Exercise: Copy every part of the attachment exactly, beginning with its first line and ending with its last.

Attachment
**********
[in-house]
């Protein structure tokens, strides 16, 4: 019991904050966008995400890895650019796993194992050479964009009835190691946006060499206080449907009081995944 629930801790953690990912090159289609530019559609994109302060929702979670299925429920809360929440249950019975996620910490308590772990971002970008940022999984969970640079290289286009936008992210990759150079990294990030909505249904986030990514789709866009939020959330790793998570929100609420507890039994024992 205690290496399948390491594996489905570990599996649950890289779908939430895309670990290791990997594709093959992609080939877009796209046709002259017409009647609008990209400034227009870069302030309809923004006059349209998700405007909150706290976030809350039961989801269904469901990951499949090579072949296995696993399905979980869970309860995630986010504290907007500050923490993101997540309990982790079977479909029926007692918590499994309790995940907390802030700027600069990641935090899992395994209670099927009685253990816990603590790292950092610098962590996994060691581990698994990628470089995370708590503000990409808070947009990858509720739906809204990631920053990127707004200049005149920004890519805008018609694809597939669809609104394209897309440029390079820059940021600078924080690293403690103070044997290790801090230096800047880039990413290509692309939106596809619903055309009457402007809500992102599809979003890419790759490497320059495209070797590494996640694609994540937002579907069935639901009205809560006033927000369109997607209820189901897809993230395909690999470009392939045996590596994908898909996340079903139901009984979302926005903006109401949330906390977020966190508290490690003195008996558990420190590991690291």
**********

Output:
[in-house]
């Protein structure tokens, strides 16, 4: 019991904050966008995400890895650019796993194992050479964009009835190691946006060499206080449907009081995944 629930801790953690990912090159289609530019559609994109302060929702979670299925429920809360929440249950019975996620910490308590772990971002970008940022999984969970640079290289286009936008992210990759150079990294990030909505249904986030990514789709866009939020959330790793998570929100609420507890039994024992 205690290496399948390491594996489905570990599996649950890289779908939430895309670990290791990997594709093959992609080939877009796209046709002259017409009647609008990209400034227009870069302030309809923004006059349209998700405007909150706290976030809350039961989801269904469901990951499949090579072949296995696993399905979980869970309860995630986010504290907007500050923490993101997540309990982790079977479909029926007692918590499994309790995940907390802030700027600069990641935090899992395994209670099927009685253990816990603590790292950092610098962590996994060691581990698994990628470089995370708590503000990409808070947009990858509720739906809204990631920053990127707004200049005149920004890519805008018609694809597939669809609104394209897309440029390079820059940021600078924080690293403690103070044997290790801090230096800047880039990413290509692309939106596809619903055309009457402007809500992102599809979003890419790759490497320059495209070797590494996640694609994540937002579907069935639901009205809560006033927000369109997607209820189901897809993230395909690999470009392939045996590596994908898909996340079903139901009984979302926005903006109401949330906390977020966190508290490690003195008996558990420190590991690291």